Three Things From Week Seventeen

photo from daylife.com

 

Week 17 started with a thud for the Jays.  The team was crushed by Oakland on Tuesday and Wednesday by a combined score of 23 -2, two straight losses that had many people writing them off.  But a strong finale against the A’s coupled with a series win over Detroit breathed some life back into the fan base, and into the team.

On top of that comes some news that Brandon Morrow has begun throwing in a rehab assignment, Jose Bautista is getting closer to returning from the DL, and the MLB trade deadline is fast approaching (tomorrow afternoon).  Armed with some reinforcements, the Blue Jays, in this up-and-down season, aren’t going away. 

And with seven straight games ahead on the West Coast, they’ll need all the help they can get.

Here are three things from week 17:

Week 17: July 23  – July 29

Record: 3 – 3

1. The Injured List Keeps Growing

When J.P. Arencibia took a foul ball off his hand on Wednesday night and stood up shaking it, you couldn’t blame a Jays fan for laughing.  The number of injuries has been growing at such a staggering rate that it has almost become comical.  What made the Arencibia injury even better was the fact that a) Jason Frasor was placed on the DL late last week and  is gone for a month, and b) Toronto has a natural injury replacement for Arencibia in Travis d’Arnaud….only he is also out for the season with an injury.

On top of all that was the fact that SS Yunel Escobar missed a few games last week with soreness of his own, meaning the Jays fielded a lineup on Friday night that was almost unrecognizable.  Only four of the nine starters cracked Toronto’s Opening Day lineup in Cleveland – Lawrie, Johnson, Rasmus, and Encarnacion.  Omar Vizquel, Jeff Mathis, Yan Gomes, Travis Snider, and Anthony Gose replaced Bautista, Arencibia, Escobar, Lind and Thames.  Don’t even get me started on the bullpen, which has now evolved to include Drew Carpenter, Evan Crawford, Aaron Loup, and and Brandon Lyon.

The only benefit I can see from the injuries is this: if Toronto can keep scratching and clawing their way at the schedule for the next six weeks, if they can somehow keep close to the Wild Card leaders, then they should be getting a pretty healthy return of players in September.  That might be the difference between October baseball and no October baseball.

2. He Just Keeps Going and Going and Going and…

Raise your hands, those of you who thought that Edwin Encarnacion’s fast start was a mirage.

Raise your hands, those of you who were screaming out that the Jays “sell high” on EE.

There should be a lot of you out there with hands held high, because I don’t think a lot of people expected this.  (Except for the 500 Level Fan who predicted a breakout year for EE, but I digress….)

Edwin has NOT slowed down after his quick start, and he was definitely NOT dealt.  If he can maintain this kind of production in the next few years, the new contract he signed a few weeks ago will look like quite a bargain.  In six games last week the slugger hit .316 with a 1.119 OPS, 2 HR, 5 RBI, and 4 Runs scored.  Keep in mind, these were six games played without Jose Bautista, and a few games without J.P. Arencibia, and Yunel Escobar.  EE is carrying this team right now.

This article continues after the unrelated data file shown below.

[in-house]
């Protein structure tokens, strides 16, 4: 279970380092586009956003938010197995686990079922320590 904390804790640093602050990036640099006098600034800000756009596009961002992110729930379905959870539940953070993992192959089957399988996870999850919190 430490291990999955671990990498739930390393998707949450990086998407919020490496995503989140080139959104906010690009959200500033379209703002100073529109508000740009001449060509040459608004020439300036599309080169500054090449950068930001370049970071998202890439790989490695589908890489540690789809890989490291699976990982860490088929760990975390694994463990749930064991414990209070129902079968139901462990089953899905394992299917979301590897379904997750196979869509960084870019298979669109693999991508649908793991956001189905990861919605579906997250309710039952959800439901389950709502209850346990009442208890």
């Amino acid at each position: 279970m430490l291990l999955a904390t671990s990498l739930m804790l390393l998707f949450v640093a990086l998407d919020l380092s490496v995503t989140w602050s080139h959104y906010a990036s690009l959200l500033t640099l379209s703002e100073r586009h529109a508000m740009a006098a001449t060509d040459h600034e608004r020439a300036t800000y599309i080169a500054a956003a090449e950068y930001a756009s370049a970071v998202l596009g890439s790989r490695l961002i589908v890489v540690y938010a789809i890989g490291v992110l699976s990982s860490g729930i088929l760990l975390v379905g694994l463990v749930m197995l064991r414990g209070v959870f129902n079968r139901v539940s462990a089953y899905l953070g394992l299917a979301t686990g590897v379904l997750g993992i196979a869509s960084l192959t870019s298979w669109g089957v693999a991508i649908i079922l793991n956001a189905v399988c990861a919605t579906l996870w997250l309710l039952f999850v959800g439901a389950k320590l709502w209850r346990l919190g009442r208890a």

Overall, 2012 has continued to be an enormous year for Encarnacion.  He is now T-2nd in the American League with 28 HR, only 3 back of Adam Dunn for first.  He is tied for fifth in RBI with 72, 3rd in OPS at .985, and is 6th in OBP at .393.  He’s even thrown 9 SB into the mix. 

Edwin was robbed in July of an All-Star appearance, but he is looking like Toronto’s MVP at this point in the season.

3. Very Impressive Backup

When Toronto acquired backup catcher Jeff Mathis in December last year, the move was ridiculed by Jays fans and celebrated by Angels fans.  After all, Mathis was a terrible hitter – horrendous even, and was receiving a good bulk of playing time in LA.  He averaged almost 275 plate appearances in each of the past four seasons, putting up a .193 average, .546 OPS, and combining for 20 HR.  Very, very bad.  But he figured to be a 1-2 game a week player for Toronto, what with J.P. Arencibia entrenched as the #1 catcher.

That all changed on Wednesday, when JPA left with a broken hand.  With Travis d’Arnaud, JPA’s logical replacement, out for the season, suddenly Jeff Mathis has moved from backup to starter.  And so far, he has been more than capable. 

In four games, Mathis is hitting .267 with a .713 OPS, and 4 RBI, including a game changing bases loaded double on Friday night.  For the season, his numbers aren’t as dreadful as you may think.  He thus far is posting career highs in average (.253), OBP (.297), SLG (.495), OPS (.792), and is already over halfway to besting his career best number in homers. 

Ideally, Mathis is a backup who provides solid defense and personal catching services for Brandon Morrow.  But the Jays have been living in anything but an ideal world recently.  Good to see Mathis holding his own.

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